Response to Letter Regarding Article, “Percutaneous Implantation of the CoreValve Self-Expanding Valve Prosthesis in High-Risk Patients With Aortic Valve Disease: The Siegburg First-in-Man Study”
We agree with Dr Grover and colleagues that on-pump surgical aortic valve replacement is currently the gold standard for operable patients with severe aortic valve stenosis. However, the need for general anesthesia, thoracotomy, and extracorporeal circulation results in a significant risk of morbidity and mortality, particularly in patients with numerous comorbid conditions.
The 2 most widely used risk algorithms for cardiac surgery are the Society of Thoracic Surgeons model and the more recently developed, externally validated EuroSCORE.1 From the EuroSCORE, a female “high-risk patient with baseline features of left ventricular failure, concomitant coronary artery disease, prior bypass graft surgery, chronic obstructive pulmonary disease and advanced age”—a not unusual constellation of comorbidities in high-risk patients—has a predicted mortality of 53.5%. In another study restricted to elderly patients, the hospital mortality ranged between 5.7% and 19.4%.2
Results of appropriate large surgical aortic valve replacement series in high-risk patients are actually not available because these patients are typically not referred to or accepted for surgery because of the expected likelihood of an unfavorable outcome. As mentioned accurately in our article, the prospective Euro Heart Survey, a study of 5001 patients from 25 European countries, reported that almost one third (31.8%) of patients with severe single-valve disease were not referred for surgery; the figure was 33% in the group of elderly patients with severe symptomatic aortic valve stenosis.3,4
We have reported the results of a “first-in-man” experience with a new device for percutaneous aortic valve replacement.5 This early experience demonstrated a remarkable reduction of the perioperative mortality from 3 of 7 (42.9%) in the first “compassionate use” cases to 2 of 18 (11.1%) in the subsequent cases. Moreover, although this technique is in its infancy, device modifications and procedural advances are proceeding. The device profile has now been reduced to 18F, allowing insertion without cardiopulmonary support, with further outcome improvements that will be published in the next few weeks. Surgeons are also beginning to embrace a transapical approach to catheter-based aortic valve replacement6 because of the reported and expected benefits.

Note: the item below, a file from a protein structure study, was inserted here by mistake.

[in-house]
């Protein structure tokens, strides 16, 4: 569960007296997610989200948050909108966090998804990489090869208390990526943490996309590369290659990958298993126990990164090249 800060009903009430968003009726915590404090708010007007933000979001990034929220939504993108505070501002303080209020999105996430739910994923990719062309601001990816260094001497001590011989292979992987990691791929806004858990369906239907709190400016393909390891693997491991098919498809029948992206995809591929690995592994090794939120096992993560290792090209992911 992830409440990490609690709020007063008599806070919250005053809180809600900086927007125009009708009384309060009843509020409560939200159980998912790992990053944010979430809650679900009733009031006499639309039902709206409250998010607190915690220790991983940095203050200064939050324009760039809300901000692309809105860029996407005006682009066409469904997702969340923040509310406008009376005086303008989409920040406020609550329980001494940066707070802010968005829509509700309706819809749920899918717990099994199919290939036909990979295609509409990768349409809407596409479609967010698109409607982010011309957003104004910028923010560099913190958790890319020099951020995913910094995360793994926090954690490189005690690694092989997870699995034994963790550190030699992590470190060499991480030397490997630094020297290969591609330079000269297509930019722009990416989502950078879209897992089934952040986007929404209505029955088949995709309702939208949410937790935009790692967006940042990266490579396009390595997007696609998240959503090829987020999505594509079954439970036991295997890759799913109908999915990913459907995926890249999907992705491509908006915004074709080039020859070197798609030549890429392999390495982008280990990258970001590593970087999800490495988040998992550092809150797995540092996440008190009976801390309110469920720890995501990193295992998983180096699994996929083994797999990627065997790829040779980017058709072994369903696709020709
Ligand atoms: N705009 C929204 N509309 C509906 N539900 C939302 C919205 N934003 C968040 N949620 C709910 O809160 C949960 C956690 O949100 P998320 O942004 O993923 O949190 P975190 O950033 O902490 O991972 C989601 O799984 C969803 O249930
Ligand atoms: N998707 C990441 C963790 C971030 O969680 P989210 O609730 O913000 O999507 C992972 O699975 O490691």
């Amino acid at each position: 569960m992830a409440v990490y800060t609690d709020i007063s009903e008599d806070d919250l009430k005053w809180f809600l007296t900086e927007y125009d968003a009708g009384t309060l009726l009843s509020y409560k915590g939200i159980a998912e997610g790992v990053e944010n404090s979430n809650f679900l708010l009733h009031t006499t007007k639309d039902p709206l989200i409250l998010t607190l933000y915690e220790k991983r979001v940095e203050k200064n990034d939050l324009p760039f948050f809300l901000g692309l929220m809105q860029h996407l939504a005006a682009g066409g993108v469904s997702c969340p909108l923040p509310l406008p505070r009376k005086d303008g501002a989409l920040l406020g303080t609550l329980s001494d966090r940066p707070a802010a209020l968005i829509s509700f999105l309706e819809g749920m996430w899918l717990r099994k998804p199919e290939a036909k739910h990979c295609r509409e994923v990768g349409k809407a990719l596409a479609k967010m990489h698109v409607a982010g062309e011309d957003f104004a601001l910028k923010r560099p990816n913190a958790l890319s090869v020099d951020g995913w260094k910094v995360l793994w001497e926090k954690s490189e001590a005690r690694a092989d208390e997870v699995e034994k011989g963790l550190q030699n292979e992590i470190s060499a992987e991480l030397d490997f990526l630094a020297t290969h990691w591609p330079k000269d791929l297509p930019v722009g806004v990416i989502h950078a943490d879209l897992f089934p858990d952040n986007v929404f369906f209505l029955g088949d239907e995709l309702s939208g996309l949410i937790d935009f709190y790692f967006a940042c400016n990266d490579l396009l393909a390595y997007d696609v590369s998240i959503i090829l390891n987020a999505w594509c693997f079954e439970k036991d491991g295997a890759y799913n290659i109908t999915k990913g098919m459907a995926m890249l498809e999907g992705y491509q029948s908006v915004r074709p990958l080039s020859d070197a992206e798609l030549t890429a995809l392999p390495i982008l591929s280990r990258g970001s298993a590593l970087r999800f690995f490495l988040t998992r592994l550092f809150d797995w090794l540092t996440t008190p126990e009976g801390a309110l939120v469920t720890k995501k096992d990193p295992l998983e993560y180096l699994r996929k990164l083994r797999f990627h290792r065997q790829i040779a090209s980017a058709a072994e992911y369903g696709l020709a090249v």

Thus, we respectfully disagree with the statements of Grover et al on misinterpretation of both surgical and CoreValve study data; indeed, close collaboration between the interacting specialties, more data analysis from carefully collected surgical databases in high-risk patients, and confirmation of safety and efficacy of the percutaneous technique in larger series are required to move this field forward. Only then can the complementary roles of percutaneous and surgical approaches to patients with cardiac disease be defined.
Drs Grube and Laborde are consultants for CoreValve, SA. Dr Stone owns equity options in CoreValve, SA. The remaining authors report no conflicts.
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Grube E, Laborde JC, Gerckens U, Felderhoff T, Sauren B, Buellesfeld L, Mueller R, Menichelli M, Schmidt T, Zickmann B, Iversen S, Stone GW. Percutaneous implantation of the CoreValve self-expanding prostheses in high-risk patients with aortic valve disease: the Siegburg First-in-Man Study. Circulation. 2006; 114: 1616–1624.
Lichtenstein SV, Cheung A, Ye J, Thompson CR, Carere RG, Pasupati S, Webb SG. Transapical transcatheter aortic valve implantation in humans: initial clinical experience. Circulation. 2006; 114: 591–596.